How To Get More Done With Batching

How To Get More Done With Batching

The sheer amount of work involved with running a business can be overwhelming, and most entrepreneurs are constantly looking for ways to streamline their workflow and increase their efficiency. One of the best techniques is called ‘batching’, and it really is amazing just how much you can get done using this method.

What is batching?

Batching is when you set aside a chunk of time (like an entire day) and use it to work on just one project – no checking email, no meetings, no distractions. It’s the ultimate in single tasking. You can batch almost anything: blog posts, social media updates, graphics, sales emails, videos, even content to upload to your SubHub membership site! But this only works if you tackle these things one at a time. Let’s expand on that a little more…

Single-tasking vs. multitasking

Multitasking is terrible for your productivity. Your brain can actually only focus on one thing at a time, so whilst you may think that you’re being more productive by doing two or more things simultaneously, what you’re actually doing is constantly switching your focus from one thing to another. Not only does this use up an enormous amount of energy (resulting in mental fatigue), it also dramatically lowers the quality of your work.

It takes several minutes for you to regain focus each time you get interrupted, whether that’s an external interruption, such as an email notification or someone dropping by your desk, or an internal interruption. You know when halfway through writing a blog post you suddenly remember you need to call someone, and then during the call you realise that you actually need to send an email to a third party to resolve the issue. Then when you open your email you see an urgent message that you need to take action on immediately, and so on, and so on. How much time are you losing every day because of scenarios like this?

Batching to the rescue

When you work in batches, you get far more done because you’re able to focus 100% on just one thing. You can get into a steady rhythm – a sort of ‘flow’ state – and all of your mental energy goes into the one task you’re attempting. Not to mention the time and energy it takes to get things like photoshoots or video recording set up. Batching tasks like this saves so much time, because rather than getting your ‘set’ and equipment out once a week, for example, you can do it once and you’re done.

Let’s use blog posts as an example.

How long does it usually take you to produce a blog post?

There’s a lot more that goes into it than just writing. Every time you publish a blog post there are a number of different tasks which need to be done:

  • Draft the post
  • Edit the post
  • Choose an appropriate image
  • Edit the image/create a shareable graphic for social media
  • Upload and format the post on your website
  • Publish or schedule the post
  • Promote the post on social media

That’s a very basic list, but that’s already seven separate tasks, all requiring different programs and apps, different skill sets, different processes. When you do these in order, one post at a time, it’s going to take you at least three hours, switching between the different programs, waiting for things to upload, switching your brain from creative writing mode to design mode to tech mode. Not good.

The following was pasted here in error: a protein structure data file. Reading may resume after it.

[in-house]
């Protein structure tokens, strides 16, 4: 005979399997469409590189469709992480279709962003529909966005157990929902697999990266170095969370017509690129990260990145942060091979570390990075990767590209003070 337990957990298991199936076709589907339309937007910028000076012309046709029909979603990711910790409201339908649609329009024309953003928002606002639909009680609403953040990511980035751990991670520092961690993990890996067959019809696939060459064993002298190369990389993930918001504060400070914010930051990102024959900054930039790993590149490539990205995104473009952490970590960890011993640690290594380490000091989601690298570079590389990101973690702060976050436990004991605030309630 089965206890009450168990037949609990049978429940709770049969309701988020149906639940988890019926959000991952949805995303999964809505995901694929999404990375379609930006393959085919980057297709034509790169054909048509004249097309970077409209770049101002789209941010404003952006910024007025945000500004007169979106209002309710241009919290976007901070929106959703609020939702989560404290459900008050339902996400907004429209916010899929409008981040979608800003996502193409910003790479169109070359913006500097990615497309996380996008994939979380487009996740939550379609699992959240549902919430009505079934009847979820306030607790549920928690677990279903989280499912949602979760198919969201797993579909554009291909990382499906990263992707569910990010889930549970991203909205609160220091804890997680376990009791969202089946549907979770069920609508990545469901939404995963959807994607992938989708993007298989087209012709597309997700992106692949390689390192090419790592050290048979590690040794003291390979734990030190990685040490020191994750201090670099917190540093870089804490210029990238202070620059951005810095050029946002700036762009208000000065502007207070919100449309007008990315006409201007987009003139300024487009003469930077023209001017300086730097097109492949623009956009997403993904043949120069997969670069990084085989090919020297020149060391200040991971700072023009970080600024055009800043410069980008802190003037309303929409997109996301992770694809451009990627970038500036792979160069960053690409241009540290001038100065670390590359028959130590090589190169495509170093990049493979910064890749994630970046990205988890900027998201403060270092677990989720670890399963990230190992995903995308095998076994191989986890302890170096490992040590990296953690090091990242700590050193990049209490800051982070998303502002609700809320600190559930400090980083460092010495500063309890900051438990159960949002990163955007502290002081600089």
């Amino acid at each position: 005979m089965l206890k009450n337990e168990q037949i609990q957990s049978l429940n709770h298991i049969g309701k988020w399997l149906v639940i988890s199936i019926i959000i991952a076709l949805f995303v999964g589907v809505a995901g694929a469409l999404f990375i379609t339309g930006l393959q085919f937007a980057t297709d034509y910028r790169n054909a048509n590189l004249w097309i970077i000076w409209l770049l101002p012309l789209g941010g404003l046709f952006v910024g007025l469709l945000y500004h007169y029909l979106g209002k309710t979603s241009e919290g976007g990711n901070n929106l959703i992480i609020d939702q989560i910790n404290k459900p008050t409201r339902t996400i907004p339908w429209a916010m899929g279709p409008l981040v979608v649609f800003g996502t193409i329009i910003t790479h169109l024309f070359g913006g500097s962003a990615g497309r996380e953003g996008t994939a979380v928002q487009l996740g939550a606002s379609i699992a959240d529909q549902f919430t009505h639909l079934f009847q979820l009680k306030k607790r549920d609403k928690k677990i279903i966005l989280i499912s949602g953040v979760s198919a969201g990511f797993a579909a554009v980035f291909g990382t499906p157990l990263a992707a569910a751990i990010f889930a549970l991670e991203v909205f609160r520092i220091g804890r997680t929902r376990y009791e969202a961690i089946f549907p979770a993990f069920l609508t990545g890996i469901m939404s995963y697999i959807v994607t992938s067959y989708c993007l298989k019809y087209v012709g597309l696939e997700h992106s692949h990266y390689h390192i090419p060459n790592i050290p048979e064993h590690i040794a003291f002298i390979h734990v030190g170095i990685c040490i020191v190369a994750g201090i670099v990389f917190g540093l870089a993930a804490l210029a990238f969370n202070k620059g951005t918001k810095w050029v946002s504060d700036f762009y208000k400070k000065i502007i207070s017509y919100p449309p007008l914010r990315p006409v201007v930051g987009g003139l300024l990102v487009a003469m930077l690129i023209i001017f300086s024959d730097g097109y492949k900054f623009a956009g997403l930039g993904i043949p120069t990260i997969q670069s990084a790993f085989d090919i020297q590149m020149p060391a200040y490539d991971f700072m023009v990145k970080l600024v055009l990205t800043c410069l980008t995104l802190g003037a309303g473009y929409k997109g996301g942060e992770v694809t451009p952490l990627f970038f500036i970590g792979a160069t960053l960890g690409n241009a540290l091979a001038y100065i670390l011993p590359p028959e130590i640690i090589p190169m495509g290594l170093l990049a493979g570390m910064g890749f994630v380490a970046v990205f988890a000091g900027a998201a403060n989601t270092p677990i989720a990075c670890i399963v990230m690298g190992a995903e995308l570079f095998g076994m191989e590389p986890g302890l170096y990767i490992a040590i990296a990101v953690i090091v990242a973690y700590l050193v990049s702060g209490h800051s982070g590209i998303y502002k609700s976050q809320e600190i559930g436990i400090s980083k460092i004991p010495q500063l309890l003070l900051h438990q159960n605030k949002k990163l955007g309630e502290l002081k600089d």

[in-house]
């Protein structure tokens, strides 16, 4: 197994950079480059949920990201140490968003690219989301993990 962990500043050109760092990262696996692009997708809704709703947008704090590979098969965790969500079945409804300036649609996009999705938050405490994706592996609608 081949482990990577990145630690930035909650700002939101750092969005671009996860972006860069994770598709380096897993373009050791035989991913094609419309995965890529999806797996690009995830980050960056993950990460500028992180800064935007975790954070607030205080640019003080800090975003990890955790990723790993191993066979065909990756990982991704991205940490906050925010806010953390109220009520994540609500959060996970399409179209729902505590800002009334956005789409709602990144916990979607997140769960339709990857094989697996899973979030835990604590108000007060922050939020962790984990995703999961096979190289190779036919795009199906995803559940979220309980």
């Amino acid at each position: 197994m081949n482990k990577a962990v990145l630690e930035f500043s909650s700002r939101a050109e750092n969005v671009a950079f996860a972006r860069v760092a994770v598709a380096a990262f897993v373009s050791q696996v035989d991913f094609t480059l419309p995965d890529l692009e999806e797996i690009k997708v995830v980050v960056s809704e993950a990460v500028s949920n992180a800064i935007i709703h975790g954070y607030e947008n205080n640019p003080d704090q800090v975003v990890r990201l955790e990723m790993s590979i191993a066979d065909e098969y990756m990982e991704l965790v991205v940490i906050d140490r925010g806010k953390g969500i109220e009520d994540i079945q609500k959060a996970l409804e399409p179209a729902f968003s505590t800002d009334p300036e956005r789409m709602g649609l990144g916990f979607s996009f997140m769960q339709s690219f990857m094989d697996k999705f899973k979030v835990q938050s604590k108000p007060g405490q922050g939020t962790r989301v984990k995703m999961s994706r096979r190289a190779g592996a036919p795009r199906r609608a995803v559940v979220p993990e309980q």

However, with batching, you can reduce that time significantly.

Let’s look at creating a month’s worth of content, say one post a week for four weeks. If you tried to do that one step at a time for each post, then it would take you around 12 hours to create a month’s worth of content – and that’s not even taking into consideration the time lost from interruptions and distractions!

If you tried doing this the batching way, however, then that time goes way down because you can stay completely focused and in one specific ‘brain mode’, creating flow. In your first batch session, you’d sit down and draft the posts, one after another.

Remember – no interruptions allowed, lock the door and turn off your phone. Then, in the next session, you’d edit all the posts.

Thirdly, you’d go through your image bank and choose photos to accompany all the posts, then open up Photoshop or Canva and edit them all, and so on, until all four posts are done.

Because you’ve batched all the jobs needed, you now have a whole month’s worth of content created, and it’s only taken you one day. I estimate you can get this done easily in one eight-hour work day using this method – that’s a time saving of four hours!

And as an added bonus, you now don’t need to think about blogging for the rest of the month, leaving you free to focus on the money-making activities in your business.

I recommend you schedule in at least two batching days per month, and treat them as non-negotiable. Afford them the same level of respect on your calendar as an important client meeting and hold yourself accountable. Your productivity will go through the roof.

Why not give it a go and see how it works for you?

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